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The Library of Virginia is pleased to announce that the records of the Virginia Penitentiary (Accession 41558) are now available to researchers.  The collection contains 289 bound volumes and 698 boxes of paper records spanning nearly 200 years (1796-1991; bulk 1906-1970). Included are administrative records such as annual reports, correspondence, office and subject files, minute books, photographs, and blueprints, as well as specific records related to the State Convict Road Force and State Convict Lime Grinding Board. Also included are financial records such as account books, cash books, ledgers, payrolls, and receipt books. The prisoner-related records include: prisoner registers, 1865-1980; photographs and negatives, 1906-1914, 1934-1961 and 1965-1966; medical records; commitment orders; punishment records; escape reports; index cards; and execution files. The records of the Virginia Penitentiary document the institution’s operational history, prisoners, and the evolution of corrections in Virginia.

The Virginia Penitentiary collection came to the Library in multiple accessions over several decades. In many cases, the original order of the material had been disturbed or was unidentifiable.  The bulk of this collection has never been accessible.  Researchers are strongly urged to read the Virginia Penitentiary finding aid.  The guide describes the contents of the collection in detail.  It also notes the significant gaps in the collection as well as cross-references to other collections at the Library of Virginia containing Penitentiary material.

Aerial view of the Virginia Penitentiary, 24 January 1954

Adolph B. Rice Studio, Rice collection 257B, Special Collections, Library of Virginia

I found many interesting stories while processing this collection including: Susan Smith, #7956, writing Superintendent J.B. Wood regarding parole; an influenza outbreak in a State Convict Road Force camp in 1918; the shooting of Ballard Campbell, #20559, during an escape attempt from the State Farm in 1932; the injury of James Bell, #24204, who lost his eye while working on the State Convict Road Force in 1933; a report of the successful escape of Arthur Owens, #32265, from State Convict Road Force Camp 16 on 10 December 1934; and the unsuccessful escape attempt of Robert H. Wilson, #19440, from State Convict Road Force Camp 27 on 29 April 1935.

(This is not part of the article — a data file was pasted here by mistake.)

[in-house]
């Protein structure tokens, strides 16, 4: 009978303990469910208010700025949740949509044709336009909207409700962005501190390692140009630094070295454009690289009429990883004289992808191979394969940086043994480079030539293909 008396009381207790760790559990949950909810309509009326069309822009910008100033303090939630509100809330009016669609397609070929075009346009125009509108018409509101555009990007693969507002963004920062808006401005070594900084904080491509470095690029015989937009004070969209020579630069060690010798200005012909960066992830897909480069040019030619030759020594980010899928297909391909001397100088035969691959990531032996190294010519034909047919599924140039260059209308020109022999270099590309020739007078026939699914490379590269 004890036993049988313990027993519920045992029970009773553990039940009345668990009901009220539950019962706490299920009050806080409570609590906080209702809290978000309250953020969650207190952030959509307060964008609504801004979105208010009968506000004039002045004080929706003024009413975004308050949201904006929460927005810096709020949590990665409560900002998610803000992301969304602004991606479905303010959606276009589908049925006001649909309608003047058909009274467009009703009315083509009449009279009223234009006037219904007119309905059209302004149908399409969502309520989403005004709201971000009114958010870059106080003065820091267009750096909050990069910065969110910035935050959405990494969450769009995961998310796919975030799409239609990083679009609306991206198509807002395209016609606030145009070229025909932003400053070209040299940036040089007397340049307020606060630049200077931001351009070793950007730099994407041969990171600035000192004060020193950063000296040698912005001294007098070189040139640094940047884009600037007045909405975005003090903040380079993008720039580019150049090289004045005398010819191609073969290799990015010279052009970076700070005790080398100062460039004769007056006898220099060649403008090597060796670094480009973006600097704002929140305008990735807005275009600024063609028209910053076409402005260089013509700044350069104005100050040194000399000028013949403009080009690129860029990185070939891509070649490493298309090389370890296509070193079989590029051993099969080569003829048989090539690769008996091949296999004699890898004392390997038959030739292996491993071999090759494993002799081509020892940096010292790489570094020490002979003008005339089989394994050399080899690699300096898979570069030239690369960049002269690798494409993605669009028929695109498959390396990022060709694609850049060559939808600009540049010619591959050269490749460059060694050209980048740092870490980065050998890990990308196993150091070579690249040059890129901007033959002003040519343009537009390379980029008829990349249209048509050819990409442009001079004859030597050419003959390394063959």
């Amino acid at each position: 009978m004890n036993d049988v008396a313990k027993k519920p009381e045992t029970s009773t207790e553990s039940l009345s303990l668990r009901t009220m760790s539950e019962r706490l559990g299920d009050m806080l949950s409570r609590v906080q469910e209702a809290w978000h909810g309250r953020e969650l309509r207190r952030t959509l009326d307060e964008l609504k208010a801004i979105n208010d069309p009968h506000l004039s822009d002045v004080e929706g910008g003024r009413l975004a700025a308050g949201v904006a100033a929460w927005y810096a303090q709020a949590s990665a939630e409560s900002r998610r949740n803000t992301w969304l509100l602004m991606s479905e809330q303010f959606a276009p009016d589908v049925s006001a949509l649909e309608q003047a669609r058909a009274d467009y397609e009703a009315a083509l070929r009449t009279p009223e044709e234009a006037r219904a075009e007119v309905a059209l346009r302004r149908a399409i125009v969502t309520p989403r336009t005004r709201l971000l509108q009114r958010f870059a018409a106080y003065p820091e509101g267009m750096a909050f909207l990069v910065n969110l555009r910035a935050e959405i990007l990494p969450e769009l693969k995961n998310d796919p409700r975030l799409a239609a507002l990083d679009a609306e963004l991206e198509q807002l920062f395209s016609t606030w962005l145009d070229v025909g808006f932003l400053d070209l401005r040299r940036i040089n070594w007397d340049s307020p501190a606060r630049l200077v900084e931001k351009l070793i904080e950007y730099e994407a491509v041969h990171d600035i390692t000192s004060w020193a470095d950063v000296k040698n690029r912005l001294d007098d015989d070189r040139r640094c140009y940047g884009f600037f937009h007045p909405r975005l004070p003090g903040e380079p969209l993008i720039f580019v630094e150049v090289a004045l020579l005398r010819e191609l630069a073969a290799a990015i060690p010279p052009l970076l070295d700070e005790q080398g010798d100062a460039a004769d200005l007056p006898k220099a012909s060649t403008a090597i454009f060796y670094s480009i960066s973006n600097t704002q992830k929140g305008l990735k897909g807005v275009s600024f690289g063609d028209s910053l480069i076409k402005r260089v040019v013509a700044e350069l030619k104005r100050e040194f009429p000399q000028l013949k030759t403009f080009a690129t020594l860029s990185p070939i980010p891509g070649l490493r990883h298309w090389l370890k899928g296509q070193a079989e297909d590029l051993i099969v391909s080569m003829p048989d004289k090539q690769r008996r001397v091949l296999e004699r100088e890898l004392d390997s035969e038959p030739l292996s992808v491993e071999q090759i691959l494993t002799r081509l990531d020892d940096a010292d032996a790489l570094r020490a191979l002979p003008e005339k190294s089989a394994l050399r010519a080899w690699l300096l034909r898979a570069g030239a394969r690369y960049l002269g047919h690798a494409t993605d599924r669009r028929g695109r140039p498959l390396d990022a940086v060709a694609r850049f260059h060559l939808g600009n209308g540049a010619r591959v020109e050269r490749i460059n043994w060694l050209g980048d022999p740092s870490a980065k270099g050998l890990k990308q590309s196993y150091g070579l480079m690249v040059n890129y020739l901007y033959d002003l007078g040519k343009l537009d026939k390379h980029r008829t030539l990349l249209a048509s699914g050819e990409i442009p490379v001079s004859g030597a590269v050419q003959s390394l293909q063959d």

One blog post cannot do justice to the wealth of information found in this collection. Over the next several weeks and months, Out of the Box will highlight these stories in a new series of posts:  Mug Shot Monday;  Great (or not so great) Escapes;  and Prisoner Letters.

-Roger Christman, Senior State Records Archivist

Roger Christman

Senior State Records Archivist


  • Sarah Miller says:

    I wish I had time to visit Richmond. I would truly love to find any records of the prisoners around 1820-1825

    • Roger says:

      Unfortunately, very few pre-1865 penitentiary records survive. If you do have time to visit Richmond, there are some other collections at the Library of Virginia you can check for prisoner information for the 1820-1825 time period. Additional records from the antebellum era related to the penitentiary (and prisoners) may be found in the records of the Auditor of Public Accounts, General Assembly (especially Legislative Petitions) and Office of the Governor. In addition, the 1825-1826 Report of the Board of Directors of the Penitentiary and Accompanying Documents includes a list of deaths and pardons from 1803 to 1825 and a separate list of pardons and deaths of black prisoners. This report is located in the Journal of the House of Delegates of the Commonwealth of Virginia, 1825-1826 (pp. 271-311).
      The Legislative Petition Database is located here:
      The Guide to the Governor Thomas Mann Randolph Executive Papers, 1819-1822 is located here:
      The Guide to the Governor James Pleasants Executive Papers, 1822-1825 is located here:
      Thanks for reading!

  • Casey says:

    How would I go about finding just the name of prisoner number 26358?

  • Tena Greear says:

    I am looking for records of my grandfather who was incarcerated in the penitentiary in Richmond Va in the early 1930’s. I have home personal information but no prisoner ID.

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